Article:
Transportation Modeling

The 4 MPOs in the Piedmont Triad Region (High Point, Winston-Salem-Forsyth County, Greensboro and Burlington), in cooperation with the Piedmont Authority for Regional Transportation (PART) and the NCDOT Statewide Planning Branch, have begun work on an update of the Piedmont Regional Travel Model. This model will use the latest modeling software as well as updated demographic data from the 2000 Census. This issue will give a brief overview of the travel modeling process. The information in this article was first published in the Spring 2003 edition of “metros”, a newsletter of the Association of Metropolitan Planning Organizations.

Air Quality

Over the past 10 years, Transportation Modeling has moved well beyond a tool just for investment decision-making. It has become a key component in efforts to improve, maintain and prevent backsliding in terms of regional air quality.

The 1990 Clean Air Act Amendments (CAAA) thrust metropolitan planners, most specifically the modelers, into the then new arena of air quality compliance. While the application of the transportation modeling process has expanded, its basic form has not.

Travel Demand Forecasting
Transportation Modeling (also know as Travel Demand Forecasting) estimates travel on the transportation system and gives a preview of travel on proposed facilities. Travel patterns are based on relationships developed from survey data between employment sites, housing, and transportation facilities. Forecasts assume that travel patterns will stay the same for a given period and can therefore demonstrate future travel flows.

What makes up a Model?
The network consists of an abstract of the travel system. The roadway is a simplified representation of streets that provide for general circulation within a given region. It is based on a system of nodes and links. Nodes are generally street intersection points, while links connect the nodes and represent streets and provide information on operating characteristics such as type and length of facility, number of lanes, etc. Also represented are gateways or cordon stations.

Socioeconomic Data
The amount and type of travel depend on the land use parameters input into the model. Traffic Analysis Zones (TAZ) are the analysis units of the model. Land use data are incorporated into TAZs, which range in size. Boundaries generally include the regional network area and natural or manmade dividers, such as canals and railroads, which naturally limit opportunities for trip crossings.

Land use is described in terms of type, intensity and location. This data is used in the trip generation process to estimate factors such as the number of trips that a household or employee will produce. Data is developed for a base year, say 2000, and various forecasts. Household Data includes population and is often broken down into various categories such as single-family households with two or more autos or multiple family households with no autos.

In simple terms, the 4 steps are the following
  1. Trip Generation
  2. Trip Distribution
  3. Mode Choice
  4. Trip Assignment
Working on a regional basis, the models are complex computer programs that use equations to link large amounts of data. Each equation includes assumptions about how the transportation network operates. Incorporated in this theory are assumptions about travel demand and system capacity of both roads and transit.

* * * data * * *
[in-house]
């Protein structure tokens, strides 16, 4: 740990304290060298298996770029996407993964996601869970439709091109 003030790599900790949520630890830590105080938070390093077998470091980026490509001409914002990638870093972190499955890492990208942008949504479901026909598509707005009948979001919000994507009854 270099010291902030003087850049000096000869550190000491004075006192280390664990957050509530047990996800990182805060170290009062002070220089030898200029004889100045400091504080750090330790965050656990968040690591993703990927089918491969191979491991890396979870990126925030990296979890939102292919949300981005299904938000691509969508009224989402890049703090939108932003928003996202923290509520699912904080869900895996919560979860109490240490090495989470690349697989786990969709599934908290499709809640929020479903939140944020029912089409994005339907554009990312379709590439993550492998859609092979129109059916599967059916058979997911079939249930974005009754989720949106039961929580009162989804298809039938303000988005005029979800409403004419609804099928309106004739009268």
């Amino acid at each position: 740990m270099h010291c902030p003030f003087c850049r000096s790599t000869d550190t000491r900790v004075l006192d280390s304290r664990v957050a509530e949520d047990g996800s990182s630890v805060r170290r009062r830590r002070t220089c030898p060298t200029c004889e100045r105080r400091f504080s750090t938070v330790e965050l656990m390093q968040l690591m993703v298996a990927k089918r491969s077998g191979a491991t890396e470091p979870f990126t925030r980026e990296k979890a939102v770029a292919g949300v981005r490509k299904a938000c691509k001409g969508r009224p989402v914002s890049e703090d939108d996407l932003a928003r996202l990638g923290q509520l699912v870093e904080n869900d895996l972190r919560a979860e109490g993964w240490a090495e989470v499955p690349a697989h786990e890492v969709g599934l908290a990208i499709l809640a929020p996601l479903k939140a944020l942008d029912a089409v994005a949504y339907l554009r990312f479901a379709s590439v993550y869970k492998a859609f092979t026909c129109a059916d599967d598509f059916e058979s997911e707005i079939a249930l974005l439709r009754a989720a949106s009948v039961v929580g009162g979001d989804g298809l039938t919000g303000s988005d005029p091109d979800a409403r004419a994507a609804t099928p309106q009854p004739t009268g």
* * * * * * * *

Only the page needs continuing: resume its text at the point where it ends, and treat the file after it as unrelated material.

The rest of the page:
Trip Generation
Trip generation takes socioeconomic data, and based on historical survey information, estimates the number of person trips produced and attracted within each Transportation Analysis Zones (TAZ). These trip productions and attractions are generally called “trip ends”.

Trip Distribution
Trip distribution determines where a trip develops and where the trip will go. Trips are connected between TAZ-based data previously input into the model. Trip generation assumes a person is more likely to travel to a nearby zone with many amenities such as employment, shopping, etc. than to a further zone with few amenities.

Known as a “gravity model” this process derives its name and basic working premise from Newton’s law of gravity, which states that:

The attractive force between two bodies is directly related to their size and inversely related to the distance between them.

Therefore, the number of trips between areas is directly related to the level of land development within each TAZ and inversely related to the distance (miles of travel) between the TAZs. Distance is expressed as miles of travel.

Mode Choice
Mode choice predicts how a trip will be taken. Will it be by foot, bike, automobile, mass transit, a ferry or some other means?

Characteristics of the tip maker (income, gender, etc.), trip purpose (shop, work, etc.) and the mode (cost, time, etc.) all affect the mode choice decision process.

Trip Assignment
After applying vehicle occupancy rates and balancing the production and attraction trip matrix, the resulting “origin/destination” matrix is assigned to the network.

Model Output
Results of the “4-step process” are reports identifying traffic impacts on the overall system and each street segment measured by the relationship of the facility capacity to facility volume. Information is available for the following whether as a table or as plotted data:
  • Bandwidths
  • Congested speeds
  • Congested travel times
  • Directional and non-directional daily and peak hour volumes,
  • Hours of delay
  • Number of trips
  • Trip length
  • Vehicle hours of travel (VHT)
  • Vehicle miles of travel (VMT)
  • Volume/capacity ratios (V/C)